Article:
I like the honey vs vinegar approach, although I use the terminology of "you get better results from the carrot than the stick"
An example: you were running out of tomatoes and eggs, which you needed. Rather than call the vendors, chef gave you an option which you didn't agree with.
Rather than a snarky comment about costs, the "honey" solution would have been to say "chef, I can call the vendors if you're too busy - it's something I've never done and always wanted to learn!"

Regards the soup, perhaps ask his advice by saying " I was asked to make it less thick by the owners. Where do you think I may have gone wrong?"

Anger and disputes between staff should NEVER become a conversation to be heard amongst guests - it discourages their belief in a nice dining experience.
post #22 of 28
@KaiqueKuisine my advice came from being in a similar situation, and I made a similar decision. Sometimes it ain't worth the fight.
post #23 of 28
Thread Starter 

So guys i decided to give everyone an update. 

 

Me and the chef worked out our kinks. Today was a great service everything went super well. 

For a monday it was huge. 

 

Then we had a staff reunion.... that ended terribly. 

Due to the fact of the inexperience in management and the need to cut costs, they decided to cut everyone loose. The restaurant will close next month.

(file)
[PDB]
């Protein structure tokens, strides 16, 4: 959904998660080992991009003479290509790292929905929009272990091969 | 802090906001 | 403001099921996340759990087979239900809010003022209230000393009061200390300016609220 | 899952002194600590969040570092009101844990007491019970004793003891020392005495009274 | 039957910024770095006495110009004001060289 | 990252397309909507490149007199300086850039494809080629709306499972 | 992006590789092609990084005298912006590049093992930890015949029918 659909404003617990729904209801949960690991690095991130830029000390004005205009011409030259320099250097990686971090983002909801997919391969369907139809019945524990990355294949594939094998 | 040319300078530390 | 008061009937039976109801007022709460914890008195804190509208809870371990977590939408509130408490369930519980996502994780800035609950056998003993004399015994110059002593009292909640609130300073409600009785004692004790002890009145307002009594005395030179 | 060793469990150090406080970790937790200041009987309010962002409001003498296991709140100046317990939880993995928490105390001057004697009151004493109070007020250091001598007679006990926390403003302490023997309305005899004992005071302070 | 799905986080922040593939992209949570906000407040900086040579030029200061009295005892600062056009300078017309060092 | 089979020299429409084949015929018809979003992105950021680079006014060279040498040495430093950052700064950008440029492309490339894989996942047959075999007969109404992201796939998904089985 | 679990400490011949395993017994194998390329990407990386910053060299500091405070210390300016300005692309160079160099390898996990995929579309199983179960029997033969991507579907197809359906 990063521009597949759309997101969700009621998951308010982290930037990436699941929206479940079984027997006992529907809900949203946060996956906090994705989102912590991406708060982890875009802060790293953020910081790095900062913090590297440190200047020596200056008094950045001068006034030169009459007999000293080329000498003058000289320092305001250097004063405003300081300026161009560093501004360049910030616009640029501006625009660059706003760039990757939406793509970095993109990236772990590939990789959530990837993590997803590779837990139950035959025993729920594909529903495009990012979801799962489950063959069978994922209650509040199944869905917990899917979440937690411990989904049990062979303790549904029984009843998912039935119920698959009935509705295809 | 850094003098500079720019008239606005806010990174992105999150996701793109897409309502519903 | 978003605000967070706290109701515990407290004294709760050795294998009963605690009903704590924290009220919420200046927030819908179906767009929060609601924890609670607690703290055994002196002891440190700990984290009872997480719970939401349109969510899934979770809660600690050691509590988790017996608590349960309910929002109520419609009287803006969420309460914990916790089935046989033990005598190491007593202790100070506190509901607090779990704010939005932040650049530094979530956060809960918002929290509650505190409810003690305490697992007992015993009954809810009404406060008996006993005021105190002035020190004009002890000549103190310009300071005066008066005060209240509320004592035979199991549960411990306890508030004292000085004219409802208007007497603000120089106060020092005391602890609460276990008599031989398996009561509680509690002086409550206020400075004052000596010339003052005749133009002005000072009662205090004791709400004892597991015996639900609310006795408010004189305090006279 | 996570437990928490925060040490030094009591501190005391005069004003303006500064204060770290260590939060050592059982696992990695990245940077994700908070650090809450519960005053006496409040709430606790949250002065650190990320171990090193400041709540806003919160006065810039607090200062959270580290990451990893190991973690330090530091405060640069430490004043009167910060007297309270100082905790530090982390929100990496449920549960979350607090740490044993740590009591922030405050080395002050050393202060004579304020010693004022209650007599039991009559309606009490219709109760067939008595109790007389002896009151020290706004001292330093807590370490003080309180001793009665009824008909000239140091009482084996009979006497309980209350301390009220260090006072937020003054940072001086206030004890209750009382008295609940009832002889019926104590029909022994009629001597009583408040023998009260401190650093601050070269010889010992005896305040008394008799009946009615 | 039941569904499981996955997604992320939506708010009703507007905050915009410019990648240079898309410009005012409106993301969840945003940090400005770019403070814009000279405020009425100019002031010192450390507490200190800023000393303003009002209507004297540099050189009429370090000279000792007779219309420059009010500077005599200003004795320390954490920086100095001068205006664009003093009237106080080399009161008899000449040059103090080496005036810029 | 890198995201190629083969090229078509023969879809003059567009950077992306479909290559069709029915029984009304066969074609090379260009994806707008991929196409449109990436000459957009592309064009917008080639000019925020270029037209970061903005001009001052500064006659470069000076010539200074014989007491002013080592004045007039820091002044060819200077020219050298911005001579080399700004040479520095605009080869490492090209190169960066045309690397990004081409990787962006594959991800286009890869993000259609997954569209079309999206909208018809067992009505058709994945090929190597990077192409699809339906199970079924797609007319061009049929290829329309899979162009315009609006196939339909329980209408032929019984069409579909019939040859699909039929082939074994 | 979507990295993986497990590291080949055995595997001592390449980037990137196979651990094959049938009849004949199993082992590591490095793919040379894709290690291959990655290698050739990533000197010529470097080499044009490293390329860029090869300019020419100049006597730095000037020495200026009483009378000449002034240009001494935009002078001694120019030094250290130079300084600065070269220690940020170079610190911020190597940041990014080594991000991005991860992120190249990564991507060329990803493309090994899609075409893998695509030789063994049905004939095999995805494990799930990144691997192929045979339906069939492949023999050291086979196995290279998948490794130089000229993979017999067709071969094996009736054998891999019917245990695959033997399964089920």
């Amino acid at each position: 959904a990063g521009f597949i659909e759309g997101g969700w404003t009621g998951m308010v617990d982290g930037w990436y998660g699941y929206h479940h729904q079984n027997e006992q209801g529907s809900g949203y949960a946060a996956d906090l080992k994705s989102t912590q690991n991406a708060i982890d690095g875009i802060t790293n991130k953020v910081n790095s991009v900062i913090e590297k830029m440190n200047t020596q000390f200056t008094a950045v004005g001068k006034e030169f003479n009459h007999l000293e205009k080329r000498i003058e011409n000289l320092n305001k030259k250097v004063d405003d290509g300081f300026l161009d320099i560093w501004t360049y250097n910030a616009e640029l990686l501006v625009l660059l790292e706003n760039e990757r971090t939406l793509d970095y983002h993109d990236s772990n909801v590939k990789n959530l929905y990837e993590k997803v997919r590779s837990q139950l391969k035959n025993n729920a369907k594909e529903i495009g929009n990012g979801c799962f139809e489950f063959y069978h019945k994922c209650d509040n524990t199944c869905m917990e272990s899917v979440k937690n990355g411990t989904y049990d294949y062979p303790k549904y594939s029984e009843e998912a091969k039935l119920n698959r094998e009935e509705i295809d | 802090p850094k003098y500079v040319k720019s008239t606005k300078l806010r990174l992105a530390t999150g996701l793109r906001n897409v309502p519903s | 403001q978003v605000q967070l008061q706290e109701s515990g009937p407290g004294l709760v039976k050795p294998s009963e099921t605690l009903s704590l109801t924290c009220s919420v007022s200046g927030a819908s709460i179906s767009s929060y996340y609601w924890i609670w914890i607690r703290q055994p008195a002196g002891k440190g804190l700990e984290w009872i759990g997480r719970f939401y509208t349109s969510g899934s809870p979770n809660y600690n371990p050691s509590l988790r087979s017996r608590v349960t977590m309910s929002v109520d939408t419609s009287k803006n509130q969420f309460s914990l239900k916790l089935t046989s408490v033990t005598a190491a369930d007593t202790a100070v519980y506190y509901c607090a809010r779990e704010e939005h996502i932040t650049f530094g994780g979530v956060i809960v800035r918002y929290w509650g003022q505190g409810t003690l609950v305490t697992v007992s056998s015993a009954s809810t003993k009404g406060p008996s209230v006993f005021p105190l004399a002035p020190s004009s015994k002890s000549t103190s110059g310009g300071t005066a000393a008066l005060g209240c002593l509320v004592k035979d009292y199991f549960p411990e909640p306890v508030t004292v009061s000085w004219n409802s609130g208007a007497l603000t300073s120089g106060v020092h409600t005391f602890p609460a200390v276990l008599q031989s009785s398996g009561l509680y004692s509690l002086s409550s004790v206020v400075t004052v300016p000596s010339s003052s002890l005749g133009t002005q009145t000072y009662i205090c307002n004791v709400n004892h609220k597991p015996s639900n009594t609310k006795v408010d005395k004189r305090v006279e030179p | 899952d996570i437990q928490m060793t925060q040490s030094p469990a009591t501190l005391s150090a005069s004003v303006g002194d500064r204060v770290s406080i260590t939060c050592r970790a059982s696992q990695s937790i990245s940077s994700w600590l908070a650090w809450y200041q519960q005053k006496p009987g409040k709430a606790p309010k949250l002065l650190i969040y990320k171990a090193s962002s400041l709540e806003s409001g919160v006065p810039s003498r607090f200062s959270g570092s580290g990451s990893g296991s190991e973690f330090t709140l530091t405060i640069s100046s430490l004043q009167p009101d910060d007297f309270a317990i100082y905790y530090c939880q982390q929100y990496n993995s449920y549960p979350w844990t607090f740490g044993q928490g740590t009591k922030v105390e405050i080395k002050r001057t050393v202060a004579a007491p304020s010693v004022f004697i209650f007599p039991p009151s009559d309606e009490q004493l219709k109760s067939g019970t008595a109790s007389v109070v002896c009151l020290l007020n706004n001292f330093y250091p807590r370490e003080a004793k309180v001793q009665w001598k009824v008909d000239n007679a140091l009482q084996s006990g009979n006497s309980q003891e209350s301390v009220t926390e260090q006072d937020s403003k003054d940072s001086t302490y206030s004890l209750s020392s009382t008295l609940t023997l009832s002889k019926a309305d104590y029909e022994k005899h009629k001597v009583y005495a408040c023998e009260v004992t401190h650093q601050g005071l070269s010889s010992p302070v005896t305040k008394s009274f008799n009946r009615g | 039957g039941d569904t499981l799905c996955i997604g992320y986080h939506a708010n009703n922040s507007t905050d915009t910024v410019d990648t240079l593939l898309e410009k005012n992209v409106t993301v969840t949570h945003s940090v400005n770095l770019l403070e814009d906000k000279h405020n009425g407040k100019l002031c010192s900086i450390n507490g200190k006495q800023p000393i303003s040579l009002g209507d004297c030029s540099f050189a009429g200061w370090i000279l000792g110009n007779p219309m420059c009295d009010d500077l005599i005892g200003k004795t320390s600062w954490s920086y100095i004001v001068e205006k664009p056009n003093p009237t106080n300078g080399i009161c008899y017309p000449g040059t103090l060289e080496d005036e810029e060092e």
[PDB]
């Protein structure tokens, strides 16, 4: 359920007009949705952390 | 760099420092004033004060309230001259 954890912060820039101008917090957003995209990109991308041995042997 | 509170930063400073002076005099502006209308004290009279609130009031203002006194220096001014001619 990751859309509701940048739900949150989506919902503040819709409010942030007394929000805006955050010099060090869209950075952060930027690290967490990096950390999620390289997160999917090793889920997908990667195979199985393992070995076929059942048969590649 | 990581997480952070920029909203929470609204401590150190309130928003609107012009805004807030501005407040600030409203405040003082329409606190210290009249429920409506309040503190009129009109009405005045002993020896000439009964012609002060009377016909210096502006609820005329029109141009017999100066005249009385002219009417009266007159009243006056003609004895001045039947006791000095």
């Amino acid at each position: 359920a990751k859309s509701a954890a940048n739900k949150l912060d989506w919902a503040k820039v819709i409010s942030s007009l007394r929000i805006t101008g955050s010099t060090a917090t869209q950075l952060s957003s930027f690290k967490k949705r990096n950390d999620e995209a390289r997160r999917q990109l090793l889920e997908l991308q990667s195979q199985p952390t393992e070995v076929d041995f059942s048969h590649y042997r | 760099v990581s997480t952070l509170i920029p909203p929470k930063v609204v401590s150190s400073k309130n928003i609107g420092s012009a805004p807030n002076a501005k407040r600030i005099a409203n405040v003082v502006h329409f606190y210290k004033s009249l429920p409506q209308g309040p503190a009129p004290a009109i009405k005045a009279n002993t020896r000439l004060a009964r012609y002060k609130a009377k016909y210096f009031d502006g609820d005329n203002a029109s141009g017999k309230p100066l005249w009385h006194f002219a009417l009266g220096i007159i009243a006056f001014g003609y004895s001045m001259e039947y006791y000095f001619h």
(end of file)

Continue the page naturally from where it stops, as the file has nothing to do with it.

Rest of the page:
I´m a bit upset, but i guess i pretty much get to stop working with the chef, without having to quit.

 

Regardless i´m upset that the restaurant is closing though. I worked really hard. At the end i had a meeting with the owners and they were very pleased with what i had done, and wished they had hired me and some of the other employees earlier. 

 

Costs was a huge deal, since both chefs weren´t really managing anything very well. At least i did my job. Feel bad for the owners that i had as friends, but we all have to move on i guess. 

Today you are You, that is truer than true. There is no one alive who is Youer than You.

Dr.Seuss

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Today you are You, that is truer than true. There is no one alive who is Youer than You.